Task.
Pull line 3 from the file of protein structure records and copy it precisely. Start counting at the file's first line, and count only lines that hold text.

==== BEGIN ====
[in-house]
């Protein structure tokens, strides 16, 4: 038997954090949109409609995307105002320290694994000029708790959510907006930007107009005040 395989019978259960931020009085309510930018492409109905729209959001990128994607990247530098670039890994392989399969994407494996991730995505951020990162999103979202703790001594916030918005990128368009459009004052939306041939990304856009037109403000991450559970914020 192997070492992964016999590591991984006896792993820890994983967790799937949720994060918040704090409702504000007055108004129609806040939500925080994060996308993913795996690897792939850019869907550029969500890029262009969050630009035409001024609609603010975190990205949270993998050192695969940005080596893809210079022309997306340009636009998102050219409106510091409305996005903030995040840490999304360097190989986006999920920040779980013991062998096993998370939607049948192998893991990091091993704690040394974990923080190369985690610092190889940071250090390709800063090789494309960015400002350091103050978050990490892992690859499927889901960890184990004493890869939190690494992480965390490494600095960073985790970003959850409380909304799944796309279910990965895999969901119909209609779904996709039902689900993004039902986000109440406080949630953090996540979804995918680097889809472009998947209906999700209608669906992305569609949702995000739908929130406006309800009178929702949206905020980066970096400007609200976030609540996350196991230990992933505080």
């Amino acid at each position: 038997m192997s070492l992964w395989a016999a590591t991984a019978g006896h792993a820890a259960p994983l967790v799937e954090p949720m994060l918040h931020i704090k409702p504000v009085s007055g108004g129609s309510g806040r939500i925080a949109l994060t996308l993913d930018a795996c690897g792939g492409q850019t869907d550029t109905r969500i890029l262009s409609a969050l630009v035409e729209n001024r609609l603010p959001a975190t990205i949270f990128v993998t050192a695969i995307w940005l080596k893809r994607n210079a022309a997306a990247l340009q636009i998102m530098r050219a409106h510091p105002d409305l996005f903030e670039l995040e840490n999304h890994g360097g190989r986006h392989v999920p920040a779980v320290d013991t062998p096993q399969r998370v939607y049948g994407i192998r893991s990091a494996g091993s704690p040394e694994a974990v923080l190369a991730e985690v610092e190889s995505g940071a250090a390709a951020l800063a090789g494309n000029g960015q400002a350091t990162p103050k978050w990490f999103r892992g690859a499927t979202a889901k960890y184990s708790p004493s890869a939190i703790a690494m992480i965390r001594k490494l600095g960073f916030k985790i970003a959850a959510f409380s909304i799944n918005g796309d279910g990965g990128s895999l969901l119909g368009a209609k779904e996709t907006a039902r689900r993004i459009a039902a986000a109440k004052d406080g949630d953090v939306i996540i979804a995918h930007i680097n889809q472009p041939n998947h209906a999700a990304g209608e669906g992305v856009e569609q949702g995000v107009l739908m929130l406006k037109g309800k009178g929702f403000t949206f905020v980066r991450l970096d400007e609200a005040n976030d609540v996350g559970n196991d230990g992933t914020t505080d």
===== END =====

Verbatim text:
């Amino acid at each position: 038997m192997s070492l992964w395989a016999a590591t991984a019978g006896h792993a820890a259960p994983l967790v799937e954090p949720m994060l918040h931020i704090k409702p504000v009085s007055g108004g129609s309510g806040r939500i925080a949109l994060t996308l993913d930018a795996c690897g792939g492409q850019t869907d550029t109905r969500i890029l262009s409609a969050l630009v035409e729209n001024r609609l603010p959001a975190t990205i949270f990128v993998t050192a695969i995307w940005l080596k893809r994607n210079a022309a997306a990247l340009q636009i998102m530098r050219a409106h510091p105002d409305l996005f903030e670039l995040e840490n999304h890994g360097g190989r986006h392989v999920p920040a779980v320290d013991t062998p096993q399969r998370v939607y049948g994407i192998r893991s990091a494996g091993s704690p040394e694994a974990v923080l190369a991730e985690v610092e190889s995505g940071a250090a390709a951020l800063a090789g494309n000029g960015q400002a350091t990162p103050k978050w990490f999103r892992g690859a499927t979202a889901k960890y184990s708790p004493s890869a939190i703790a690494m992480i965390r001594k490494l600095g960073f916030k985790i970003a959850a959510f409380s909304i799944n918005g796309d279910g990965g990128s895999l969901l119909g368009a209609k779904e996709t907006a039902r689900r993004i459009a039902a986000a109440k004052d406080g949630d953090v939306i996540i979804a995918h930007i680097n889809q472009p041939n998947h209906a999700a990304g209608e669906g992305v856009e569609q949702g995000v107009l739908m929130l406006k037109g309800k009178g929702f403000t949206f905020v980066r991450l970096d400007e609200a005040n976030d609540v996350g559970n196991d230990g992933t914020t505080d």